U.S. soccer icon Megan Rapinoe endorsed Massachusetts Senator Elizabeth Warren for President Friday.
In a Twitter post, Rapinoe wrote:
I’m proud to endorse Elizabeth Warren today, for being bold, for being real, for listening to ALL of us, and for being prepared to navigate the unique challenges we face today as a country.
The Senator appreciated the support. Tweeting back, Warren promised to “fight shoulder-to-shoulder” with Rapinoe for “equal pay” and “bold, structural” changes in the U.S.
Here’s a video of the two talking about Warren’s 2020 bid:
Warren clearly views the soccer star as an invaluable addition to her presidential campaign. But data suggests Rapinoe’s support is something Warren could live without.
2019 has been a remarkable year for Rapinoe. She has accomplished more this year than many athletes could hope to achieve in their lifetime. Rapinoe became a two-time World Cup champion, won the Ballon d’Or award and was crowned Sports Illustrated’s 2019 Sportsperson of the year.
But Rapinoe’s success has not come without controversy.
In the run-up to the 2019 World Cup, the winger told a reporter she wouldn’t visit the “fucking White House.”
Winning sports teams have visited the White House as far back as 1865. And Rapinoe accepted the invitation after winning the World Cup in 2015 when Barack Obama was president.
But Rapinoe is an outspoken critic of the current administration and has called President Trump “misogynistic” and “racist.”
Rapinoe’s strong opposition to meeting the Commander-in-Chief sparked a fierce response from the president, who tweeted:
I am a big fan of the American Team, and Women’s Soccer, but Megan should WIN first before she TALKS! Finish the job!
During the World Cup, Rapinoe also made headlines by refusing to sing and place her hand on her heart during the national anthem.
Whether you think Rapinoe is a patriotic hero or a traitorous grandstander, the star is undoubtedly polarizing. This is highlighted in Economist/YouGov poll from July, which showed American opinion divided on Rapinoe.
While 41% of Democrats said they had a favorable view of the winger, 21% of Independents and 29% of Republicans said they had an unfavorable view.
Unfortunately for Warren, support from a polarizing celeb isn’t great for national campaigns.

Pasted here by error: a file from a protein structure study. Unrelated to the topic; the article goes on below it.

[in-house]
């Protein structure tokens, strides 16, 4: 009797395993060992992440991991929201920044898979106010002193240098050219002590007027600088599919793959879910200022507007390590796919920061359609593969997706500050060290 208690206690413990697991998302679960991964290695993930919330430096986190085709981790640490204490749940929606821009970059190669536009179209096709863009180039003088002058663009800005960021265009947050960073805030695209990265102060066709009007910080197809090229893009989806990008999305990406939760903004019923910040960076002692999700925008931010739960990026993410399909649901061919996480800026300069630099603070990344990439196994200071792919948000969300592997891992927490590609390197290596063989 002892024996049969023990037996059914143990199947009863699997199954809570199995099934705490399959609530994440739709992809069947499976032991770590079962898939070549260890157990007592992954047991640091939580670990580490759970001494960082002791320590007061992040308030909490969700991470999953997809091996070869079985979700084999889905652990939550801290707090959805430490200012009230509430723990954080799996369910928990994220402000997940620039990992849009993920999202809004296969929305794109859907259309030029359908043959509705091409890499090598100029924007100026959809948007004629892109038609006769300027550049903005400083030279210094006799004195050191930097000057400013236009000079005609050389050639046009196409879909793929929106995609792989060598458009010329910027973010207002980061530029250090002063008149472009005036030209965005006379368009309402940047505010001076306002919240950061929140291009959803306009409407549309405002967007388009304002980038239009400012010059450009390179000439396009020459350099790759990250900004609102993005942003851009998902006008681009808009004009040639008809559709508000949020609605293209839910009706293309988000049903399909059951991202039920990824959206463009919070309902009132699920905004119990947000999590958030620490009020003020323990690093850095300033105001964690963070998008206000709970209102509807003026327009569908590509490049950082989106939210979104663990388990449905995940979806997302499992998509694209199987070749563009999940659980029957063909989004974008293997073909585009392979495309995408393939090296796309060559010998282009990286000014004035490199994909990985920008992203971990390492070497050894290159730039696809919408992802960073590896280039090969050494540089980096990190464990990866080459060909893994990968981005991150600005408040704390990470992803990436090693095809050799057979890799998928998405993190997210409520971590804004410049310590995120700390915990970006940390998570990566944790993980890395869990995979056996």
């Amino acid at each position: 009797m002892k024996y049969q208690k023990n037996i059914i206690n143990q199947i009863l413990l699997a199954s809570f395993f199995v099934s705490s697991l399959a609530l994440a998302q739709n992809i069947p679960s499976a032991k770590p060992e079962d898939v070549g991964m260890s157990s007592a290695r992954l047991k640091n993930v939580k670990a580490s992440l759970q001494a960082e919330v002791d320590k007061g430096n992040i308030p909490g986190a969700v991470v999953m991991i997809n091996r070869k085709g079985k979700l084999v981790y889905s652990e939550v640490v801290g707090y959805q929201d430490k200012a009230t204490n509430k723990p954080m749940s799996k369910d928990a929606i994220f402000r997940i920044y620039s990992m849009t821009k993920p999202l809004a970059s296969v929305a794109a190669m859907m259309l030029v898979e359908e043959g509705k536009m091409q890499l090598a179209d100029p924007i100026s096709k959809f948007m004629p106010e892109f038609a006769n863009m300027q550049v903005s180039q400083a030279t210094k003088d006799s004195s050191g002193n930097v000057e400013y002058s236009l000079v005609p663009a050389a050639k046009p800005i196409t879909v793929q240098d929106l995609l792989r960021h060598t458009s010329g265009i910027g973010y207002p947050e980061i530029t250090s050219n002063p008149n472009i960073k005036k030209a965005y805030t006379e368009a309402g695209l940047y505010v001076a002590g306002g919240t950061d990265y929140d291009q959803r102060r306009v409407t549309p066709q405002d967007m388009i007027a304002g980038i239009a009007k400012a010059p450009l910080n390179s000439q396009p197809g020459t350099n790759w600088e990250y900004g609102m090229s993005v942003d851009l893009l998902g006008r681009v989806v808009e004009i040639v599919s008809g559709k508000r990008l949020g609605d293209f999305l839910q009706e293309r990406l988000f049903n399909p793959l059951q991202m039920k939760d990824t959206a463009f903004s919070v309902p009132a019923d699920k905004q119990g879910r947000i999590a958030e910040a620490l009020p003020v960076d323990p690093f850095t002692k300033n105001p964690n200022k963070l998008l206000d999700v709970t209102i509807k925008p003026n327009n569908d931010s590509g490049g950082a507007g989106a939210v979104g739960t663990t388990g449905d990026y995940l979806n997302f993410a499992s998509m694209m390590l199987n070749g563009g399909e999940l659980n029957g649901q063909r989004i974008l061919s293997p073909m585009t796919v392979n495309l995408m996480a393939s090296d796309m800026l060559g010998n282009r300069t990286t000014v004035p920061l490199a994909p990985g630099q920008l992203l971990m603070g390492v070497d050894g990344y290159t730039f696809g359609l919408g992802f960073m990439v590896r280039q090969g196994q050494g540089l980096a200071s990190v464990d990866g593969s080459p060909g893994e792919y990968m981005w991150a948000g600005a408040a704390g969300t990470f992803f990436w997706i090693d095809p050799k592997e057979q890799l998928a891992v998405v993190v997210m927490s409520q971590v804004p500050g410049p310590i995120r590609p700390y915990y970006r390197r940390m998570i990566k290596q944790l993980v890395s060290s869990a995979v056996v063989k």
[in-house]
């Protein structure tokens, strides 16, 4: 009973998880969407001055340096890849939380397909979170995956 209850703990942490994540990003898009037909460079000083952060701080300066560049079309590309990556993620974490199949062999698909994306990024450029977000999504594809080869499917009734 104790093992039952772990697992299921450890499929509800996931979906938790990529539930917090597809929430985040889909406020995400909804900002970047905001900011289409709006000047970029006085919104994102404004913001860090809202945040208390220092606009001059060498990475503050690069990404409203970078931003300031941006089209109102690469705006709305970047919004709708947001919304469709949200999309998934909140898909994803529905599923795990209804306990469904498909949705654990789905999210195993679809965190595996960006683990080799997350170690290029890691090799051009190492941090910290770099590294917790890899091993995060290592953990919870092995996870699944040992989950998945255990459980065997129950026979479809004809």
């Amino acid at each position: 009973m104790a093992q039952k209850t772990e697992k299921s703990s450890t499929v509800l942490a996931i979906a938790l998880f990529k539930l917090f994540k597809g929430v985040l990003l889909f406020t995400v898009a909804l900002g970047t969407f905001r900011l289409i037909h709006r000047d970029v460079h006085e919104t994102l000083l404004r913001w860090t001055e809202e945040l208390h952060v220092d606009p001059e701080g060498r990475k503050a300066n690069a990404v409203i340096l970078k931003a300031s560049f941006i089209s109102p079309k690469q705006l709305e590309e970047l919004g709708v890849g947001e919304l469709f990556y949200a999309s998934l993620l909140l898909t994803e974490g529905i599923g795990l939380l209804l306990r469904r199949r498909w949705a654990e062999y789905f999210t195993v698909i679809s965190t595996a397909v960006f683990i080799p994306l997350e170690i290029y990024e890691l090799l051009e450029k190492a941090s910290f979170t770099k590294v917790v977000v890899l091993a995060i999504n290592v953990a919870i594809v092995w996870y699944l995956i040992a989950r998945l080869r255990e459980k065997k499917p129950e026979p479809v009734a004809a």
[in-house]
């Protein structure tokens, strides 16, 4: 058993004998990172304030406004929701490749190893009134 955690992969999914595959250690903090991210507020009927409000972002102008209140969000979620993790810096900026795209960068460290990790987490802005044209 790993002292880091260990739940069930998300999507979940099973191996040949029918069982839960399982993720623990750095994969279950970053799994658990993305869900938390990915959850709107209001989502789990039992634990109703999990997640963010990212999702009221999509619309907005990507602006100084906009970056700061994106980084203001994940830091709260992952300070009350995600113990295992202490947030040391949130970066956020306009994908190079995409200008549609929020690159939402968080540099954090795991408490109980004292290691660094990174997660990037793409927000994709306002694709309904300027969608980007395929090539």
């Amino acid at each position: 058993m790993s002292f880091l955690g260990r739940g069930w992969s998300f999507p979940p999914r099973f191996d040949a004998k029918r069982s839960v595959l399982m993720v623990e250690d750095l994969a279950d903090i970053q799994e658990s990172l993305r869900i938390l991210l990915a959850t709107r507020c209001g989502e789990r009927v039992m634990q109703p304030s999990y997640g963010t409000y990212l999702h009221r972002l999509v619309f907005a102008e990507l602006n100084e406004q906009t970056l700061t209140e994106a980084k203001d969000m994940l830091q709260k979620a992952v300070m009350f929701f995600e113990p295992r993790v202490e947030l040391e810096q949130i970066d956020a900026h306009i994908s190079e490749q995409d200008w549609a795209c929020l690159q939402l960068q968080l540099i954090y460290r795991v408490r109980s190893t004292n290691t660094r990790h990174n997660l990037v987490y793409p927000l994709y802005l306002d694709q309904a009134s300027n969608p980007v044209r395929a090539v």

Most Americans don’t have millions of followers on Twitter, don’t fly in first class, and don’t live in mansions.
The majority of them get by living on a median income of $47,216 per year. And as it turns out, they don’t like being told by wealthy celebrities how they should vote (Rapinoe has an estimated net worth of $3 million).
This sentiment is reflected in multiple surveys, including a 2018 American Barometer poll. It showed 60% opposed celebrities giving political endorsements because they “polarize public opinion and distract from the important issues of the day.”
And who can blame them? While Jimmy Kimmel jokes about President Trump not knowing the difference between his wife and his daughter, laid-off truck workers in Michigan worry about how they’re going to afford groceries next week.
A majority of Americans aren’t swayed by high profile endorsements either.
In a survey from Hill-HarrisX released in June, 65% of people said political endorsements from celebrities had “no bearing on their decision at the ballot box.”
This could help explain why Hillary Clinton managed to lose in 2016 despite endorsements from Amy Shumer, Katy Perry, Jon Bon Jovi, Ellen DeGeneres, Beyonce, Snoop Dogg, Ellen DeGeneres, Khloe Kardashian, Lebron James, and the list goes on.
But the issue for Warren is that Rapinoe isn’t just another celebrity – she is a polarizing one.
According to research published in the Journal for Media Psychology, celebrities involved in scandals can harm the perception of the politicians they endorse.
This finding shouldn’t worry Warren during the Democratic Primaries. As shown in the Economist/YouGov poll, a majority of Democrats have a favorable view of the soccer star.
But the finding could be damaging in a direct contest with Trump. Independent voters, who make up 38% of the electorate, are split on Rapinoe. And their vote could be crucial for Warren reclaiming key battleground states for the Democrats.
For Warren, Rapinoe’s endorsement is at best irrelevant or at worst counter-productive.
Last modified: January 22, 2020 11:41 PM UTC